Every city has a security dimension: every kind of space, every kind of system. As a designer, that is always part of the conversation. With the growing presence of CCTV systems all over the world, and increased monitoring of public spaces in general, security issues have become a larger part of public discourse. In the US one response to these security concerns has been an effort to be more participatory and include the community in the design and consideration of these things, but “from my experience, that’s mostly been a lot of lip service to a public concern. In reality, the private owners or the government make the decisions.” While there is an ongoing conversation about participatory design, “it’s rarely enacted.” Group decision-making is extremely difficult, and Geros recounts that there is often a gap between what the public and private interests are in a project. “A lot what the community is saying is that yes, they have issues that they would like to have addressed by a particular project. But that project is really not aimed to address those problems.” For example, if a private enterprise or city council wants to put in a new market space, but the people are saying that they don’t need a market space, they need a community center, “if they don’t have funding or a desire for a community center at the council level, [that space] is going to be a market.” Participatory initiatives are great when private and public needs align, but when they don’t align, “then it's lip service and that's what I've seen over and over and over again in every context.” Most of the time, “the public is not asking for new architecture; the public is not asking for a new building. They want their day to day problems to be addressed. They want funding to be spent on enhanced programs and systems.” Better programs and systems can be put into existing buildings quite happily, Geros concludes, “so architecture and participatory design are not the best of bedfellows.”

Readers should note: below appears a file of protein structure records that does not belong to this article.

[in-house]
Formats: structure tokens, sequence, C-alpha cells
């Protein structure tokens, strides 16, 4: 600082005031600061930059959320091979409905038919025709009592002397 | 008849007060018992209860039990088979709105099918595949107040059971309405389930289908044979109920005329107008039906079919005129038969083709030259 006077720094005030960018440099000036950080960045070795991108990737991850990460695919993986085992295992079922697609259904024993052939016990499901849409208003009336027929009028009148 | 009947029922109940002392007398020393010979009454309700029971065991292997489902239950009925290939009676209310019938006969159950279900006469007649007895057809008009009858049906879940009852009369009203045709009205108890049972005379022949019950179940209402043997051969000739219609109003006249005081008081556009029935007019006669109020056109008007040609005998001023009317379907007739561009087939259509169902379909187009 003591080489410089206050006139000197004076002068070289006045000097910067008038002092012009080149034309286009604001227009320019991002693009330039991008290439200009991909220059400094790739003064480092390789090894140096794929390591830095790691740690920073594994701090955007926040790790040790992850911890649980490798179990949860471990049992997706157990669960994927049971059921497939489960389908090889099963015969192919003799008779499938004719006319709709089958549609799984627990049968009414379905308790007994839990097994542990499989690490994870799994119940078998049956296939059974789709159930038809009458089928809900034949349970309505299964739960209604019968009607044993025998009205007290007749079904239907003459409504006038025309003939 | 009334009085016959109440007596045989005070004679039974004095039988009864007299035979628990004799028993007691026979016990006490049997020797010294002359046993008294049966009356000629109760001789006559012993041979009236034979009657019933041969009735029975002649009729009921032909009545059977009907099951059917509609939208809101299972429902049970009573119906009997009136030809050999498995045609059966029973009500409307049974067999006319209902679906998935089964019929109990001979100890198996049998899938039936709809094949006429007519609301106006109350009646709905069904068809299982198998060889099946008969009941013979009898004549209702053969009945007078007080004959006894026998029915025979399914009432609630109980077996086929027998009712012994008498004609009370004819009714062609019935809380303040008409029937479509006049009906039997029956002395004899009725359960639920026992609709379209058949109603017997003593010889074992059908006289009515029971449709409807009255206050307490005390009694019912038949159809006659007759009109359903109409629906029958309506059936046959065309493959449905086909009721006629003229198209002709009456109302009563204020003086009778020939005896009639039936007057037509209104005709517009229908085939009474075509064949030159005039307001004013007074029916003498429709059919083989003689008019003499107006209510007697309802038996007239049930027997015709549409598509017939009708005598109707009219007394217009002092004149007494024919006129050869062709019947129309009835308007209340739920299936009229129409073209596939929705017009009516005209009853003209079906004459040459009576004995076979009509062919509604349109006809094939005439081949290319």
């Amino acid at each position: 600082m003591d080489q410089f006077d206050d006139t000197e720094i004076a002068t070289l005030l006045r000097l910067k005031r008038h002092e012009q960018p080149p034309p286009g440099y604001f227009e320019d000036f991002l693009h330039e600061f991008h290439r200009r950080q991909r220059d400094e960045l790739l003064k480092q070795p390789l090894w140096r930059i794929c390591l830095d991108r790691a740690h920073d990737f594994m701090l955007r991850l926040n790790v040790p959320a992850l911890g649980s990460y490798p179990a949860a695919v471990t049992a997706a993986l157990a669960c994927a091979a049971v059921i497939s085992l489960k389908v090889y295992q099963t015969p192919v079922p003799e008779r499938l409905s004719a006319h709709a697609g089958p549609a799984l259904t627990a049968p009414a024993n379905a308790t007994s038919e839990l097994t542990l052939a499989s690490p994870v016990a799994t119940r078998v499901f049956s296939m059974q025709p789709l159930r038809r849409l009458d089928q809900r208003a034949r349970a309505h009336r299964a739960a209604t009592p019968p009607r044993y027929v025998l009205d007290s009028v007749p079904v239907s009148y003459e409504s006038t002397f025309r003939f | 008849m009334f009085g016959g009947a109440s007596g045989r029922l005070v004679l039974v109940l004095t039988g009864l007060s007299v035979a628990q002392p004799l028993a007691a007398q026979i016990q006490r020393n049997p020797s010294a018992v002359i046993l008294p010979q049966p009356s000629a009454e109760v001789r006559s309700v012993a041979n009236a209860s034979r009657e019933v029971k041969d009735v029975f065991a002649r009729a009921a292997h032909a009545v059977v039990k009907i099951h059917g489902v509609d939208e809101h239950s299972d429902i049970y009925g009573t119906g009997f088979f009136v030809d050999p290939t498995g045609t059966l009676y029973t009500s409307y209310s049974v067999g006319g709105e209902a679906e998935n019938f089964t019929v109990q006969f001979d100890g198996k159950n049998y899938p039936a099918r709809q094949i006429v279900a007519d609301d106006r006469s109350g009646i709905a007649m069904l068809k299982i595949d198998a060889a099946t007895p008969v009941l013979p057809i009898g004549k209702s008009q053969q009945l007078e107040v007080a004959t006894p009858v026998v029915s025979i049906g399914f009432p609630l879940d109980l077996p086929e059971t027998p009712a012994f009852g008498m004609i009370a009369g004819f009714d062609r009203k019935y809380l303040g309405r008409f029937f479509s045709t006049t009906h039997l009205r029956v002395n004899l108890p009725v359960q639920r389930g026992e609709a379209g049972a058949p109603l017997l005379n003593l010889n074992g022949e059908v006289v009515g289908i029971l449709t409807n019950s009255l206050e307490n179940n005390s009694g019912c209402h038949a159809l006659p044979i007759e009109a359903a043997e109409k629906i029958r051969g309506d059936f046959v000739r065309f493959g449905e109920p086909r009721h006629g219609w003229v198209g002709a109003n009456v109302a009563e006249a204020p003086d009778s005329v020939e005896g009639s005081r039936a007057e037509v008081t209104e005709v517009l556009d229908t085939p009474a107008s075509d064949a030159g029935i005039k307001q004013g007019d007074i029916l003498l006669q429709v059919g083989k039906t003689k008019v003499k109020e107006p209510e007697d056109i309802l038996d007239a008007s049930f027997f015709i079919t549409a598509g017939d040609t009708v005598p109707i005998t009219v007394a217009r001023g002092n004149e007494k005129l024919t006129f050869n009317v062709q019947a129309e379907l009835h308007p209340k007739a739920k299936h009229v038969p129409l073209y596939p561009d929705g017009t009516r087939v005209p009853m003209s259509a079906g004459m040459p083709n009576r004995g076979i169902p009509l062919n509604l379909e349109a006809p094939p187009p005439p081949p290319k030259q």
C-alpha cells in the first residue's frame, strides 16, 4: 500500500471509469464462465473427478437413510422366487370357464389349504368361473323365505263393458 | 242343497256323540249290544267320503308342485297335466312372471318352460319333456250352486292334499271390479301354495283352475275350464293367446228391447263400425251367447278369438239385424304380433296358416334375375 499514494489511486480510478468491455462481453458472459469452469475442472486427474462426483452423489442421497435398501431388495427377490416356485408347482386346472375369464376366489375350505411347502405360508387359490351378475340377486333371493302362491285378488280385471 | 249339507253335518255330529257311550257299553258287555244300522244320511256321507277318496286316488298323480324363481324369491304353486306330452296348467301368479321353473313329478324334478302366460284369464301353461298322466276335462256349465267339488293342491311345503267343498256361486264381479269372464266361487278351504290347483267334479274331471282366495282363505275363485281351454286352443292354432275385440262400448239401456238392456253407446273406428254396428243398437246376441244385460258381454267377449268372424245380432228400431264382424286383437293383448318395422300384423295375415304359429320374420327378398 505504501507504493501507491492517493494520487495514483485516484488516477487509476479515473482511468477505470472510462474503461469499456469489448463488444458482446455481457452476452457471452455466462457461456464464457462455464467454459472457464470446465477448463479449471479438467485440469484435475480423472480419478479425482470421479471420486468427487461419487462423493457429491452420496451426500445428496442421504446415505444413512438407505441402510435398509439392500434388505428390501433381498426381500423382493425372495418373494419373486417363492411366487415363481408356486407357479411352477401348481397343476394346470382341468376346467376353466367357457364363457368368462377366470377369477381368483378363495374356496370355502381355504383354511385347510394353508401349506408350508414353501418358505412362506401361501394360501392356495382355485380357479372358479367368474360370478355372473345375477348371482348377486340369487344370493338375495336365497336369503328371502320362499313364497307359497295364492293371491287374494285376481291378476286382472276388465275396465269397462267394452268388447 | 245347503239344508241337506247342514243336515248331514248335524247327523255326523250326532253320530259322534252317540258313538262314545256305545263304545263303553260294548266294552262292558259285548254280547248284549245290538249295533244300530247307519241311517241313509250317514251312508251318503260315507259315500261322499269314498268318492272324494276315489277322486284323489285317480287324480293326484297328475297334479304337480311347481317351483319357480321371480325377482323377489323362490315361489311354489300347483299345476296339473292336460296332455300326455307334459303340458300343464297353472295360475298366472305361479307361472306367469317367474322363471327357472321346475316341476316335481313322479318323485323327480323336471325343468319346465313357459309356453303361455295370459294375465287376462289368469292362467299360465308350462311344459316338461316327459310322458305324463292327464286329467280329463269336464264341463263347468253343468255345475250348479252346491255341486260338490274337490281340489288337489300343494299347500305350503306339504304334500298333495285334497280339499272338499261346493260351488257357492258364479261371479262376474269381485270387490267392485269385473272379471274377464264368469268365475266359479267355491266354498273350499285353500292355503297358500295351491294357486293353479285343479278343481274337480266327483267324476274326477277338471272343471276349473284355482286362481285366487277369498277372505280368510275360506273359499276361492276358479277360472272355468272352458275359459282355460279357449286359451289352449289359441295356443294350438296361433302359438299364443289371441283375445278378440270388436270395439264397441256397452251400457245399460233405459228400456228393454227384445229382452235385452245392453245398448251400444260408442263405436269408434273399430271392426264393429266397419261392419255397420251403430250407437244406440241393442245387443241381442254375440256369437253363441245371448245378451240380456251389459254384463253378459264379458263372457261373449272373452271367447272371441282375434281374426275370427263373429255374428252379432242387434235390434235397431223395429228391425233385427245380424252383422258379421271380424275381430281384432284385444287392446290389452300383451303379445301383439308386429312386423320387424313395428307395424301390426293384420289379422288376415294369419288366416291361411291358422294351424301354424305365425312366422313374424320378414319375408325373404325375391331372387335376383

Following the pandemic, there was also a recognition that these kinds of health concerns are something that needs to be considered when designing urban space--but “how exactly that comes about, the amount of systems you would have to change in order to make those kinds of decisions, it’s somewhat unthinkable.”